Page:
Under Governor Clarke's administration men and women asked themselves and one another whether "the third phase of the saloon question" was the last, or should they look for another.
The Thirty-sixth General Assembly had passed on to the Thirty-seventh the question of submitting to the voters of the state an amendment to the constitution prohibiting the manufacture and sale of intoxicants within the state.
The Thirty-seventh General Assembly passed the question on to the voters of Iowa and on the 15th of October, 1917, the amendment was lost by a majority of 932. The total vote cast was 430,588, showing 214,963 votes for the amendment and 215,625 against. Of the ninety-nine counties in the state, fifty-six gave majorities for the amendment; but of these all, with the single exception of Polk, were the less populous counties. Of the forty-three counties giving majorities against the amendment, four—all bordering on the license state of Illinois,—gave majorities against the amendment, aggregating 17,631, as follows: Clinton, 3,056; Des Moines, 1,609; Dubuque, 6,061; Scott, 6,905.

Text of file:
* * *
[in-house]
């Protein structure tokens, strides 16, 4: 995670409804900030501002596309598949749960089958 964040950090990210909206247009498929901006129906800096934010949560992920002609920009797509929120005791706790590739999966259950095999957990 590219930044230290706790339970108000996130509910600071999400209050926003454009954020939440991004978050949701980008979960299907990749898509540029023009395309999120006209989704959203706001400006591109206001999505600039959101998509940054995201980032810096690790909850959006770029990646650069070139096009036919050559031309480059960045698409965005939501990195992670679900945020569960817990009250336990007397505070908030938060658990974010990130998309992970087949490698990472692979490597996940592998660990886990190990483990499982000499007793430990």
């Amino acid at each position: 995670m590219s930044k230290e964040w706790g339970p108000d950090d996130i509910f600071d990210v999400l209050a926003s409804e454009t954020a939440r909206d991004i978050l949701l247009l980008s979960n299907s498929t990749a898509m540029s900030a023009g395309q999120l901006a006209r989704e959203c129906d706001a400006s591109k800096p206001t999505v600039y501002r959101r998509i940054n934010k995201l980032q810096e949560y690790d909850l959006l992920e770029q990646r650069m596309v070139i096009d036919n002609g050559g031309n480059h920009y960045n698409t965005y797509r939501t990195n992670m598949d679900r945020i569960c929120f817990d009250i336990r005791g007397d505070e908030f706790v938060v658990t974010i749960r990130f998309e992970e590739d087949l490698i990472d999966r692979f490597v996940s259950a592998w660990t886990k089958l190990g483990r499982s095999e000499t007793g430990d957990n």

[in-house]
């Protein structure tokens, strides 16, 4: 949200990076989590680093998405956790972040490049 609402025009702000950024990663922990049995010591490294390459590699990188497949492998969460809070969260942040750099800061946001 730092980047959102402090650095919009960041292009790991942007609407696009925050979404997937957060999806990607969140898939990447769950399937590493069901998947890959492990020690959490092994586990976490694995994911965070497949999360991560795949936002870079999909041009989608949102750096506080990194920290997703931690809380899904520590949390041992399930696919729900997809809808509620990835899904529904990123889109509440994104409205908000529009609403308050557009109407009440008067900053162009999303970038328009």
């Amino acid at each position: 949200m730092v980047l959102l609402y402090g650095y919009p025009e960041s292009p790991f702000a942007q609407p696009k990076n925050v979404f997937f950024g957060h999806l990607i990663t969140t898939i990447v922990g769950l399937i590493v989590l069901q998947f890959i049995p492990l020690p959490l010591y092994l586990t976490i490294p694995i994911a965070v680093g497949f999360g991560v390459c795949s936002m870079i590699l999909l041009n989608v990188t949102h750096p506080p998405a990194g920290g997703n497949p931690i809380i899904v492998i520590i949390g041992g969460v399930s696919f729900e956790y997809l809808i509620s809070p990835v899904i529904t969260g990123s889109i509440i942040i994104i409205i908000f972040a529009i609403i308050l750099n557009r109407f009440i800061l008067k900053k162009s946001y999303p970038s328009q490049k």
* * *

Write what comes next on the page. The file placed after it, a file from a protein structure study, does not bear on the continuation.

On the 20th of November, the day the result of the vote was officially announced by the Executive Council, leaders of the prohibition organizations met at the state capital and effected an organization, selecting the Anti-saloon League as the medium of their future activities, for the purpose of renewing the fight against the threatened repeal of the state-wide prohibitory law and for the resubmission of the amendment. A committee consisting of John T. Clarkson, of Albia,
A. V. Proudfoot, of Indianola, and William Tackaberry, Jr., of Sioux City, was appointed to map out a plan of campaign. A consensus of opinion was that the amendment was lost by the prevalent sense of security on the part of its friends and the "still hunt" of its enemies. The freely expressed opinion of many outside the prohibition organizations was that a too-stringent enforcement of the new laws led to a reaction—not against prohibition per se, but against a too technical enforcement policy adopted by Attorney-General Havner. The attorney-general, however, insisted that, under the oath he had taken to enforce all laws, there was no alternative.
Iowa, Its History & Its Citizens, Volume 2, 1918
Submitted by Cathy Danielson